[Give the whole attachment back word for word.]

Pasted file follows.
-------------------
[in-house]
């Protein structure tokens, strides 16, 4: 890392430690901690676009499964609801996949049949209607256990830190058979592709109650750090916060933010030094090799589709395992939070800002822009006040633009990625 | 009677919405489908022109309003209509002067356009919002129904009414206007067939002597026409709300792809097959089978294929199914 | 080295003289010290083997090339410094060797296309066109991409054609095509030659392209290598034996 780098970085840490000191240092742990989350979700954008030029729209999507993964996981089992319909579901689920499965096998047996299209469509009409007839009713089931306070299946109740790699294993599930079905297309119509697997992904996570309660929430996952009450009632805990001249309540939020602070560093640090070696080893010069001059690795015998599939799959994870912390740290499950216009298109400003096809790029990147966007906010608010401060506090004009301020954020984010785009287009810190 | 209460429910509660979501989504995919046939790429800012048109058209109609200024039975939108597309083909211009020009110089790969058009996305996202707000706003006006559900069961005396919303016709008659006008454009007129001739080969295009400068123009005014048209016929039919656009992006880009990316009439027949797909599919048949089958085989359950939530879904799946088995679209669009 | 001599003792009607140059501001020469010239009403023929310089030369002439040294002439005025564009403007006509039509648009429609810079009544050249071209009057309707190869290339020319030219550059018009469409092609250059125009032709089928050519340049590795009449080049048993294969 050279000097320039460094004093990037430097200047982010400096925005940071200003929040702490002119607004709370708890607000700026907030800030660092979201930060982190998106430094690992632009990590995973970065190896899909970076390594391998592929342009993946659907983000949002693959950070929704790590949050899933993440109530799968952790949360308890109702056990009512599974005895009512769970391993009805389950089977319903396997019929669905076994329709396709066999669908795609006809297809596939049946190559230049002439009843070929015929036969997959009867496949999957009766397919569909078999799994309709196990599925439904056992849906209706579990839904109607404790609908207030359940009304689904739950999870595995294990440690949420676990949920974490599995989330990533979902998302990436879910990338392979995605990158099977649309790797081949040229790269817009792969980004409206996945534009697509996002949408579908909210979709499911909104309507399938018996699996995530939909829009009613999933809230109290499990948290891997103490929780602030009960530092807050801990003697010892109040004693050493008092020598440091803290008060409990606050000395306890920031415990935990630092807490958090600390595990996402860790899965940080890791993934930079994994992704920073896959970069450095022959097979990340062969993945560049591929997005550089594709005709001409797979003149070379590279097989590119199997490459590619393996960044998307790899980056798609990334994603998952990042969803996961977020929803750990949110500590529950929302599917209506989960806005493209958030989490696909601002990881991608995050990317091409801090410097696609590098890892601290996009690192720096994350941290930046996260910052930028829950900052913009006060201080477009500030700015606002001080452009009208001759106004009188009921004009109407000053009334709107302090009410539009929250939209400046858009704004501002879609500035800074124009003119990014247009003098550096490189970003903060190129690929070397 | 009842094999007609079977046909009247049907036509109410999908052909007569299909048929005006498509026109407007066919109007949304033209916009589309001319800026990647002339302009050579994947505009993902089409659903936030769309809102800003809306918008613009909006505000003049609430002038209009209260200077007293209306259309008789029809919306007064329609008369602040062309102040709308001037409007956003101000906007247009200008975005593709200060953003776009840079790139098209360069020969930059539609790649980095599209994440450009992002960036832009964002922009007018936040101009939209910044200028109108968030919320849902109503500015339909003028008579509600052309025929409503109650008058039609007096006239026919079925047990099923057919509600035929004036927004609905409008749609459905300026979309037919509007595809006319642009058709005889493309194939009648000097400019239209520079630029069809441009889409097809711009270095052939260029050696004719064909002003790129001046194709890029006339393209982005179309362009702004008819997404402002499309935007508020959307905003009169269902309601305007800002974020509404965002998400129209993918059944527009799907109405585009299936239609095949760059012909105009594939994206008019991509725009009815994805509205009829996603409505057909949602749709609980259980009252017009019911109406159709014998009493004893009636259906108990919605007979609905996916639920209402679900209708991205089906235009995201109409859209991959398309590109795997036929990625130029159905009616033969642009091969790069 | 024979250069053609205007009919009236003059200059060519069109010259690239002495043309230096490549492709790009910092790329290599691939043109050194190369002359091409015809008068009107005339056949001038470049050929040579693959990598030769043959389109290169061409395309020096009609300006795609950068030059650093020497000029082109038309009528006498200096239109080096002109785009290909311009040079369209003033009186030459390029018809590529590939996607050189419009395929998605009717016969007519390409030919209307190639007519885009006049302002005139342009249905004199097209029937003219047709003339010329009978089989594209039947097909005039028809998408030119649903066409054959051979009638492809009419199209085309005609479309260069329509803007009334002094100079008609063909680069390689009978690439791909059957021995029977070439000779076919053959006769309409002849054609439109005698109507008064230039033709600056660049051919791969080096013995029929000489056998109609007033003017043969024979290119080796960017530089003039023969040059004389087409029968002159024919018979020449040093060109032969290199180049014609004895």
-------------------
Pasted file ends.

[in-house]
């Protein structure tokens, strides 16, 4: 890392430690901690676009499964609801996949049949209607256990830190058979592709109650750090916060933010030094090799589709395992939070800002822009006040633009990625 | 009677919405489908022109309003209509002067356009919002129904009414206007067939002597026409709300792809097959089978294929199914 | 080295003289010290083997090339410094060797296309066109991409054609095509030659392209290598034996 780098970085840490000191240092742990989350979700954008030029729209999507993964996981089992319909579901689920499965096998047996299209469509009409007839009713089931306070299946109740790699294993599930079905297309119509697997992904996570309660929430996952009450009632805990001249309540939020602070560093640090070696080893010069001059690795015998599939799959994870912390740290499950216009298109400003096809790029990147966007906010608010401060506090004009301020954020984010785009287009810190 | 209460429910509660979501989504995919046939790429800012048109058209109609200024039975939108597309083909211009020009110089790969058009996305996202707000706003006006559900069961005396919303016709008659006008454009007129001739080969295009400068123009005014048209016929039919656009992006880009990316009439027949797909599919048949089958085989359950939530879904799946088995679209669009 | 001599003792009607140059501001020469010239009403023929310089030369002439040294002439005025564009403007006509039509648009429609810079009544050249071209009057309707190869290339020319030219550059018009469409092609250059125009032709089928050519340049590795009449080049048993294969 050279000097320039460094004093990037430097200047982010400096925005940071200003929040702490002119607004709370708890607000700026907030800030660092979201930060982190998106430094690992632009990590995973970065190896899909970076390594391998592929342009993946659907983000949002693959950070929704790590949050899933993440109530799968952790949360308890109702056990009512599974005895009512769970391993009805389950089977319903396997019929669905076994329709396709066999669908795609006809297809596939049946190559230049002439009843070929015929036969997959009867496949999957009766397919569909078999799994309709196990599925439904056992849906209706579990839904109607404790609908207030359940009304689904739950999870595995294990440690949420676990949920974490599995989330990533979902998302990436879910990338392979995605990158099977649309790797081949040229790269817009792969980004409206996945534009697509996002949408579908909210979709499911909104309507399938018996699996995530939909829009009613999933809230109290499990948290891997103490929780602030009960530092807050801990003697010892109040004693050493008092020598440091803290008060409990606050000395306890920031415990935990630092807490958090600390595990996402860790899965940080890791993934930079994994992704920073896959970069450095022959097979990340062969993945560049591929997005550089594709005709001409797979003149070379590279097989590119199997490459590619393996960044998307790899980056798609990334994603998952990042969803996961977020929803750990949110500590529950929302599917209506989960806005493209958030989490696909601002990881991608995050990317091409801090410097696609590098890892601290996009690192720096994350941290930046996260910052930028829950900052913009006060201080477009500030700015606002001080452009009208001759106004009188009921004009109407000053009334709107302090009410539009929250939209400046858009704004501002879609500035800074124009003119990014247009003098550096490189970003903060190129690929070397 | 009842094999007609079977046909009247049907036509109410999908052909007569299909048929005006498509026109407007066919109007949304033209916009589309001319800026990647002339302009050579994947505009993902089409659903936030769309809102800003809306918008613009909006505000003049609430002038209009209260200077007293209306259309008789029809919306007064329609008369602040062309102040709308001037409007956003101000906007247009200008975005593709200060953003776009840079790139098209360069020969930059539609790649980095599209994440450009992002960036832009964002922009007018936040101009939209910044200028109108968030919320849902109503500015339909003028008579509600052309025929409503109650008058039609007096006239026919079925047990099923057919509600035929004036927004609905409008749609459905300026979309037919509007595809006319642009058709005889493309194939009648000097400019239209520079630029069809441009889409097809711009270095052939260029050696004719064909002003790129001046194709890029006339393209982005179309362009702004008819997404402002499309935007508020959307905003009169269902309601305007800002974020509404965002998400129209993918059944527009799907109405585009299936239609095949760059012909105009594939994206008019991509725009009815994805509205009829996603409505057909949602749709609980259980009252017009019911109406159709014998009493004893009636259906108990919605007979609905996916639920209402679900209708991205089906235009995201109409859209991959398309590109795997036929990625130029159905009616033969642009091969790069 | 024979250069053609205007009919009236003059200059060519069109010259690239002495043309230096490549492709790009910092790329290599691939043109050194190369002359091409015809008068009107005339056949001038470049050929040579693959990598030769043959389109290169061409395309020096009609300006795609950068030059650093020497000029082109038309009528006498200096239109080096002109785009290909311009040079369209003033009186030459390029018809590529590939996607050189419009395929998605009717016969007519390409030919209307190639007519885009006049302002005139342009249905004199097209029937003219047709003339010329009978089989594209039947097909005039028809998408030119649903066409054959051979009638492809009419199209085309005609479309260069329509803007009334002094100079008609063909680069390689009978690439791909059957021995029977070439000779076919053959006769309409002849054609439109005698109507008064230039033709600056660049051919791969080096013995029929000489056998109609007033003017043969024979290119080796960017530089003039023969040059004389087409029968002159024919018979020449040093060109032969290199180049014609004895």